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Bank of America Backs Off From Plan to Charge Debit-Card Fee

Bank of America Eliminates Plan to Charge Monthly Debit-Card
A man uses an automated teller machine (ATM) outside of the Bank of America Center in Charlotte. Photographer: Chris Keane/Bloomberg

Bank of America Corp., the second-biggest U.S. lender by deposits, abandoned plans to charge $5 a month for debit cards after a nationwide backlash from consumers and lawmakers.

The bank canceled the fee, which would have started in January, after listening “to our customers very closely,” David Darnell, co-chief operating officer, said in a statement today. The lender also cited competitive pressure.

Bank of America reversed course after rivals including JPMorgan Chase & Co. and Wells Fargo & Co. decided against similar charges, leaving the Charlotte, North Carolina-based firm the only U.S. lender among the biggest five with plans to introduce the fee. Citigroup Inc. and U.S. Bancorp had already rejected the idea, while SunTrust Banks Inc. and Regions Financial Corp. eliminated their check-card fees yesterday.

“For a lot of consumers, this was the last straw,” said Jean Ann Fox, director of financial services for the Washington-based Consumer Federation of America. “Banks have been making a lot of changes to accounts, adding fees and raising the minimum balance needed, and consumers were clear that they objected to one more fee.”

Card issuers must seek other ways to replace revenue lost after the U.S. capped fees on debit-card purchases last month at about half the previous level. The limits, mandated by the Dodd-Frank Act, may cut annual revenue by $8 billion at the biggest U.S. banks, according to data compiled by Bloomberg Government.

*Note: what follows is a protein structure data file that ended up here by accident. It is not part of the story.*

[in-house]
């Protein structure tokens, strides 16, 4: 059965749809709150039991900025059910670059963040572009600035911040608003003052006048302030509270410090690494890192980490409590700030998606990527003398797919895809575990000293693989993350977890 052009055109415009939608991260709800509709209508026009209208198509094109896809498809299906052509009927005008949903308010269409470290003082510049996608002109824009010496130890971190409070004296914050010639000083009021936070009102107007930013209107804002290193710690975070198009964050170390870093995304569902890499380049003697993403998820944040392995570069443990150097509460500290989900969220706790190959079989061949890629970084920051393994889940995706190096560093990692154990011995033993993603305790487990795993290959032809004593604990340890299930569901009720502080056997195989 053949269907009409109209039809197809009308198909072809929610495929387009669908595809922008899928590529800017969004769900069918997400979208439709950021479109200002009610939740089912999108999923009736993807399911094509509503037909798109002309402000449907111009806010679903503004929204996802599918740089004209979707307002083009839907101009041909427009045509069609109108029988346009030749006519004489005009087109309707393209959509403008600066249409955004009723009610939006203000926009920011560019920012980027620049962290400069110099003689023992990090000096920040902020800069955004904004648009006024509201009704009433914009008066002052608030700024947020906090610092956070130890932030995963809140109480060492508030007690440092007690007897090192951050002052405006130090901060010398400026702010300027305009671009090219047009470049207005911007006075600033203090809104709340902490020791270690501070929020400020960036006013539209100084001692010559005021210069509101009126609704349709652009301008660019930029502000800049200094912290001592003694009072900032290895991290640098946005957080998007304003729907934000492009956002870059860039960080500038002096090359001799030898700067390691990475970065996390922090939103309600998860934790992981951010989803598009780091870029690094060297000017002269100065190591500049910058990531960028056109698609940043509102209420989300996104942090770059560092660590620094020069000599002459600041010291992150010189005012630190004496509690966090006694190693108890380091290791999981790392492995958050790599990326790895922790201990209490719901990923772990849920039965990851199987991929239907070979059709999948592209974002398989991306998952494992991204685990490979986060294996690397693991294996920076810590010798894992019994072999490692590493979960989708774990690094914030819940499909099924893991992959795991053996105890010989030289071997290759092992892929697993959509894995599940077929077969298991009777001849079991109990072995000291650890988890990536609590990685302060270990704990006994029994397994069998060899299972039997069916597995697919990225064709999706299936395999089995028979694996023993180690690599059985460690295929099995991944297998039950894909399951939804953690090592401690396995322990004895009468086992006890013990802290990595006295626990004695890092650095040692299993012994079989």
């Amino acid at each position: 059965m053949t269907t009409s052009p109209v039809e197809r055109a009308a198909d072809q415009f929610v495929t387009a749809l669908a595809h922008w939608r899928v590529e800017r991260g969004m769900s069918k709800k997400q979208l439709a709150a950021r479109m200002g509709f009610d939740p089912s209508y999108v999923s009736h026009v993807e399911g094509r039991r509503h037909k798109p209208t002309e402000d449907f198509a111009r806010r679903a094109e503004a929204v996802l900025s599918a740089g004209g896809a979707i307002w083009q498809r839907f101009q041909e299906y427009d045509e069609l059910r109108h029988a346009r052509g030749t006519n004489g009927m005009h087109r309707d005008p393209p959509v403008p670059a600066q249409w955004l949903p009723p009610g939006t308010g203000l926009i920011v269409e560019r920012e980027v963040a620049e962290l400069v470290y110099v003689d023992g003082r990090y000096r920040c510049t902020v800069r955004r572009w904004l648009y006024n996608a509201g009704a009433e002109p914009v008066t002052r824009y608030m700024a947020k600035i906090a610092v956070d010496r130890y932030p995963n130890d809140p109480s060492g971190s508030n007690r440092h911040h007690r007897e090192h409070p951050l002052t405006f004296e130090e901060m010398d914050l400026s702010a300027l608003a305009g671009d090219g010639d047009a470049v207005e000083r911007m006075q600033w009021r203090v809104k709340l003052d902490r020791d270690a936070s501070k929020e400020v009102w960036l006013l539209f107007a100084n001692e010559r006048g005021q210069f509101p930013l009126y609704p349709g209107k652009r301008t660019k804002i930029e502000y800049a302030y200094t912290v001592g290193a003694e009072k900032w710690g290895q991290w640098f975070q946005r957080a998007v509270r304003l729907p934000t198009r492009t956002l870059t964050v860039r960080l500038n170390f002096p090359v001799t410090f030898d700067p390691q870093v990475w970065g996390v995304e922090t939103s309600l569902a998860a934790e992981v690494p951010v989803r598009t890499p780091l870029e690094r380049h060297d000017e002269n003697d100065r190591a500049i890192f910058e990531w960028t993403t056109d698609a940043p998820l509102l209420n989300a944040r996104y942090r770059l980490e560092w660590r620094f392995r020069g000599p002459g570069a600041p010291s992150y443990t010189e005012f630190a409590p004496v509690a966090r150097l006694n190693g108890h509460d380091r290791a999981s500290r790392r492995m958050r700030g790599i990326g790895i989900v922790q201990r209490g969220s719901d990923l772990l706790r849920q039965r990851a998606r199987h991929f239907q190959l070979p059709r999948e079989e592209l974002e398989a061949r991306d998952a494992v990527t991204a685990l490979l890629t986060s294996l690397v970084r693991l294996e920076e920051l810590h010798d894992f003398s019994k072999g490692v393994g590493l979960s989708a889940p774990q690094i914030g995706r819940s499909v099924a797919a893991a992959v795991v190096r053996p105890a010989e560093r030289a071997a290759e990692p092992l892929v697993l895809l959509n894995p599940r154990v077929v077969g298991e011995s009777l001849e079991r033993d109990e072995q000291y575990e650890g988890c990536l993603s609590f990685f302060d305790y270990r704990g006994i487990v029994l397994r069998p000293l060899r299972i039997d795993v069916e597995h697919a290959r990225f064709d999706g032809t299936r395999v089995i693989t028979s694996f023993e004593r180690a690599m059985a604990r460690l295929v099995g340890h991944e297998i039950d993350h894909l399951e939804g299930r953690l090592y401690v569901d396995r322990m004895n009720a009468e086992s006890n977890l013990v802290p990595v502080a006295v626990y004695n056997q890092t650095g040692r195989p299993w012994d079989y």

Bank of America fell 6.3 percent to close at $6.40 in New York. The shares have dropped 52 percent this year, the worst performance in the Dow Jones Industrial Average and the 24-company KBW Bank Index.

Big Retail

Some of the largest chain stores backed the cap, and the Arlington, Virginia-based Retail Industry Leaders Association said in a statement today that the trade group plans to push for similar relief on credit cards.

Lenders will “find more subtle ways to make up for this lost revenue, increases that may fly under the radar,” said Bill Hardekopf, chief executive officer of Birmingham, Alabama-based research firm “Banks may increase existing fees or raise the introductory interest rates on credit cards.”

Bank of America CEO Brian T. Moynihan, 52, had defended Bank of America’s plans, saying Oct. 18 that the debit-card fee would encourage customers to use more services with the company so they’d be exempt.

Customers Protest

The charges had fueled demonstrations in Los Angeles and Boston and prompted a Washington woman to collect more than 300,000 petitions in protest. President Barack Obama criticized the moves as “not necessarily fair to consumers” and Representative Brad Miller, a North Carolina Democrat and member of the Financial Services Committee, introduced a bill last month that would make it easier to switch banks.

Last week, Bank of America managers considered adding ways customers could avoid the fee, including setting up direct deposits or using credit cards, said a person with knowledge of the lender’s plans. The company dropped the fee entirely after it became clear it was among the only firms that still planned to assess it, the person said.

“Consumers across America have a much larger voice in this process today than they did even a few weeks ago,” U.S. Senator Richard Durbin, an Illinois Democrat who pushed for the fee caps, said today.

Bank of America said Sept. 29 it would charge customers who used their debit cards for purchases if they had less than $20,000 in total balances or lacked a mortgage or Merrill Lynch brokerage account, drawing criticism that it would mostly hurt lower-income customers.

“The public backlash over debit-card fees should serve as a big wake-up call to banks that they can’t take their customers for granted,” Pamela Banks, senior policy counsel for Consumers Union, the advocacy arm of Consumer Reports magazine, said in a statement.

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